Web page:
NEW YORK, Sept 7 (Reuters) – Ryan Salem, the former co-CEO of FTX’s Bahamian subsidiary and a top lieutenant of bankrupt cryptocurrency exchange founder Sam Bankman-Fried, pleaded guilty on Thursday to illegally amassing millions of dollars. Campaign donations to boost causes supported by his employer.
In court filings Thursday, attorneys for Salem, Bankman-Fried and former FTX Engineering President Nishad Singh used FTX customer funds to donate to political candidates supporting crypto-friendly legislation.
Salame is the fourth former executive from the Bankman-Fried companies to plead guilty. Bankman-Fried is scheduled to go on trial Oct. 3 on charges that he stole billions of dollars in FTX client funds to cover losses at his hedge fund, Alameda Research.
Salami, 30, He pleaded guilty at trial One count of conspiracy to make an illegal political contribution and one count of conspiracy to operate an unlicensed money laundering business before U.S. District Judge Louis Kaplan in Manhattan.
There is no indication that Salameh will cooperate with the prosecution or testify against Bankman-Fried.
Former Alameda CEO Carolyn Ellison, former FTX Chief Technology Officer Gary Wang and former FTX Engineering Chief Nishad Singh have previously pleaded guilty and are slated to testify.
“Ryan is looking forward to putting this episode behind him and moving forward with his life,” Salem’s attorney Jason Linder of the Mayer Brown law firm said in a statement.
Bankman-Fried, 31, previously pleaded not guilty to fraud and conspiracy charges stemming from the November 2022 collapse of FTX.
Prosecutors said Salem told a confidant that Bankman-Fried believed political donations would “weed out” anti-crypto Democratic and Republican lawmakers — meaning defeat them in the election. Salem said his employer would send money through Salem for donations to Republican candidates.
Salem gave more than $24 million to Republican candidates in the 2022 election cycle, making him one of the year’s top donors, according to Federal Election Commission data.
He told the court that the money he used was recorded as a loan from Alamelu, but he did not want to repay it.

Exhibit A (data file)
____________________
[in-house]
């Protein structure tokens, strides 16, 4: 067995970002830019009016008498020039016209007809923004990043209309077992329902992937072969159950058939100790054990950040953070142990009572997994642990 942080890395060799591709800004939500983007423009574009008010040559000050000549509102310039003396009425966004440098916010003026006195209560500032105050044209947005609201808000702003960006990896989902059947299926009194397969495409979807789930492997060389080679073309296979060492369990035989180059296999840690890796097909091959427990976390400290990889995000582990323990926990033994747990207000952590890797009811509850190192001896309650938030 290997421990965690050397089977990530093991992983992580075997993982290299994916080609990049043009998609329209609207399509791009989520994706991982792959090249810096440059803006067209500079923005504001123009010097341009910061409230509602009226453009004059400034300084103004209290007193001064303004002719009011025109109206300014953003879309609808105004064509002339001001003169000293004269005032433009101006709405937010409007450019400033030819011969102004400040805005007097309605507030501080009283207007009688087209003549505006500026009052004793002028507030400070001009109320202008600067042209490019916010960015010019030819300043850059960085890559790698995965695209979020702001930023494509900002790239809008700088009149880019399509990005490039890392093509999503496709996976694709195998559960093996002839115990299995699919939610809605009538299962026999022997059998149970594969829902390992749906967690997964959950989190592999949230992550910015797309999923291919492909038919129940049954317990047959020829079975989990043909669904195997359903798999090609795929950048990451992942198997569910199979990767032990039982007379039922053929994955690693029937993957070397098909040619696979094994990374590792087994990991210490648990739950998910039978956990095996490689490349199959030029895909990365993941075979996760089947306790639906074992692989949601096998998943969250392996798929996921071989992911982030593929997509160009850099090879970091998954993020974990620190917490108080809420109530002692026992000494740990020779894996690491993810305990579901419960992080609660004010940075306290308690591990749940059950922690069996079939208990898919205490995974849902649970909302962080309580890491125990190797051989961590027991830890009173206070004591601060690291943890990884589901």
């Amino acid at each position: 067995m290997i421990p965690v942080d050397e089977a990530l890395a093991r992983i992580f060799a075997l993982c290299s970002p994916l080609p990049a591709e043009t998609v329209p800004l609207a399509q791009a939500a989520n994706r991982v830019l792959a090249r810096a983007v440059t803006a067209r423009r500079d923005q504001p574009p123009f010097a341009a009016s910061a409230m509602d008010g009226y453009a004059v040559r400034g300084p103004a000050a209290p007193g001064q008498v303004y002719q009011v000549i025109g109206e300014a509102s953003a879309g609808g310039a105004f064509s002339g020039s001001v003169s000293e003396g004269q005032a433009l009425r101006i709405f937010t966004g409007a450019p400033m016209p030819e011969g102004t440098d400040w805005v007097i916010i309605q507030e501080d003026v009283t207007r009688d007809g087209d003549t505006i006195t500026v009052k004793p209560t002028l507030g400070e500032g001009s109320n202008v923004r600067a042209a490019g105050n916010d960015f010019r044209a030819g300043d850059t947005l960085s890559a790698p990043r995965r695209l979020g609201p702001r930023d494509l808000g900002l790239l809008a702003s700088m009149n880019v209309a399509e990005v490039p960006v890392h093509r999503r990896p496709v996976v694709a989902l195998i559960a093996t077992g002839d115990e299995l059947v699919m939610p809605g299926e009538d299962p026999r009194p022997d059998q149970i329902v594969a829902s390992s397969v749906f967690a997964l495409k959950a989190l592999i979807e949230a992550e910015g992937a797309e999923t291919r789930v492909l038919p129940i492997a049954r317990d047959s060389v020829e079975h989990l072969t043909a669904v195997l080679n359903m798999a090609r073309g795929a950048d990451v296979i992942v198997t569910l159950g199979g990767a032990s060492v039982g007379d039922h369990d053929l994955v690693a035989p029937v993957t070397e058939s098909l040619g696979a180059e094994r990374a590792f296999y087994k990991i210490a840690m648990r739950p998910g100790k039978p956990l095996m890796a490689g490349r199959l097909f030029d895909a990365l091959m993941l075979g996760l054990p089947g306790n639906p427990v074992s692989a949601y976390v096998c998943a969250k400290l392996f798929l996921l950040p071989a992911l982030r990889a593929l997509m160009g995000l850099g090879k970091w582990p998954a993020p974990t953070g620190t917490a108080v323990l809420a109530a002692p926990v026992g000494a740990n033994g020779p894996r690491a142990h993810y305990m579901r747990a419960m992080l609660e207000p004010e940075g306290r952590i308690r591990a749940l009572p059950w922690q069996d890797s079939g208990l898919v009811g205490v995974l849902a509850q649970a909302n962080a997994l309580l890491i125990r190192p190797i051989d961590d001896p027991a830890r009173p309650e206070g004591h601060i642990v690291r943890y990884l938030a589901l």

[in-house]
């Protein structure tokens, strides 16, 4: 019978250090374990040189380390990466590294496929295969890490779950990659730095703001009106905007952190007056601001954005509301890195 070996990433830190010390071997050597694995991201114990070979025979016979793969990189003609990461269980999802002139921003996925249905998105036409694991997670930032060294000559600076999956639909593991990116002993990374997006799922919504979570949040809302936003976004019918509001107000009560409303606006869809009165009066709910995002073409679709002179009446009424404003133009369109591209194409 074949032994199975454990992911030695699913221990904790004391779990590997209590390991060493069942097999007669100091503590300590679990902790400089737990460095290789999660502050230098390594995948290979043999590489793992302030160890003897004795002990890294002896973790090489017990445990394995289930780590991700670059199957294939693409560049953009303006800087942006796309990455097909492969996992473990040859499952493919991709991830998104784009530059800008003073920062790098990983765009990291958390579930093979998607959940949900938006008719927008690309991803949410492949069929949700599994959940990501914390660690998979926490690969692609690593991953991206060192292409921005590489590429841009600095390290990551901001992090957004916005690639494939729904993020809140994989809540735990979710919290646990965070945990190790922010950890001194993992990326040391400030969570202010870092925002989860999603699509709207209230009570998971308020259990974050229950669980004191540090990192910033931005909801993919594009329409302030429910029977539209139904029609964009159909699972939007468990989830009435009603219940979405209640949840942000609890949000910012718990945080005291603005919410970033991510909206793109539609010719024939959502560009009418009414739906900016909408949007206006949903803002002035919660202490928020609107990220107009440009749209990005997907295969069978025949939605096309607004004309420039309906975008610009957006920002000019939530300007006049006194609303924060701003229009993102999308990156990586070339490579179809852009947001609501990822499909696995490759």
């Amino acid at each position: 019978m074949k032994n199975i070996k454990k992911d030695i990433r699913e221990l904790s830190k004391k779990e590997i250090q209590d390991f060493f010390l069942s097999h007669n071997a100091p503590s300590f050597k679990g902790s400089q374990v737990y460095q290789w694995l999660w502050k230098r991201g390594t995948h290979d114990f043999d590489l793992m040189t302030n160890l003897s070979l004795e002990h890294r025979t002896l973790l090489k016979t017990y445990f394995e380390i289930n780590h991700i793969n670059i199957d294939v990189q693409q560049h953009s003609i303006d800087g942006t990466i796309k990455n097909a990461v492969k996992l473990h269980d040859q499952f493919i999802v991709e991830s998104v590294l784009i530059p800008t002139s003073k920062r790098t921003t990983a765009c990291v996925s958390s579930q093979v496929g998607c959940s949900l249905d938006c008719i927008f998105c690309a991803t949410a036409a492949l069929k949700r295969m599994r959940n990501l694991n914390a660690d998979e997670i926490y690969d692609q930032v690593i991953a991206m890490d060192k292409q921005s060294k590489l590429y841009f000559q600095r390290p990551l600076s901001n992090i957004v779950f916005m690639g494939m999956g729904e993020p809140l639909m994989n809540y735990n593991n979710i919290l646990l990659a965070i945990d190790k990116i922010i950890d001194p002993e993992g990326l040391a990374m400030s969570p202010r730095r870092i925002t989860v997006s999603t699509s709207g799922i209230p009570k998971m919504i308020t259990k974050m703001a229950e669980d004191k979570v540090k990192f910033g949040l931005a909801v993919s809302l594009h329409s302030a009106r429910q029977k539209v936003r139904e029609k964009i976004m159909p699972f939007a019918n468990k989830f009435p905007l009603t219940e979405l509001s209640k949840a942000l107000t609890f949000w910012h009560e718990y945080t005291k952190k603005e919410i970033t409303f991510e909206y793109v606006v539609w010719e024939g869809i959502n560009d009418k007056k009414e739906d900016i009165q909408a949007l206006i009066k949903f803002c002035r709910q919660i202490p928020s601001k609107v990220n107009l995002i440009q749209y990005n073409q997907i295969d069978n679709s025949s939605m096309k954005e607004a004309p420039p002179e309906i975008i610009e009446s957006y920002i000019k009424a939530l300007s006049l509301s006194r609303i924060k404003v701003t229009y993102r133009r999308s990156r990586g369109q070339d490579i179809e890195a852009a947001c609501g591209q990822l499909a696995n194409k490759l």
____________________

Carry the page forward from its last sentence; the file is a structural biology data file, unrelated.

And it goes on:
“I know that making a contribution in my name with money that I don’t own is prohibited by campaign finance laws,” Salameh said.
Porsche Surrender Salam
Salem joined Alameda in 2019, two years after founding Bankman-Fried, and became co-CEO of FTX’s Bahamian affiliate in late 2021. He worked at Ernst & Young and Circle Internet Financial before joining FTX Digital Markets.
While in Alameda, Salem said FTX customers used the fund’s bank accounts to transfer fiat currency to the exchange, even though neither company was licensed as a money services business by law.
Campaign finance and money laundering schemes “helped FTX grow faster and bigger by operating outside the law,” U.S. Attorney Damian Williams in Manhattan said in a statement Thursday.
As part of his plea deal, Salem agreed to forfeit more than $1.5 billion, although prosecutors will accept his $6 million, two Massachusetts properties, his interest in East Root Farm and a 2021 Porsche to satisfy the judgment.
According to a 2021 report in the Berkshire Eagle, East Root Company owns a restaurant in Lenox, Massachusetts.
Salem will reimburse FTX $5.6 million in its ongoing bankruptcy proceedings.
Salameh was released on $1 million bond and is scheduled to be sentenced on March 6, 2024.
Reporting by Luke Cohen in New York; Editing by Will Dunham, Emilia Sithole-Madaris, Mark Porter, David Gregorio and Leslie Adler
Our Standards: Thomson Reuters Trust Principles.
Reports on New York Federal Courts. Previously worked as a correspondent in Venezuela and Argentina.
Jody Godoy reports on banking and securities law. Reach her at [email protected]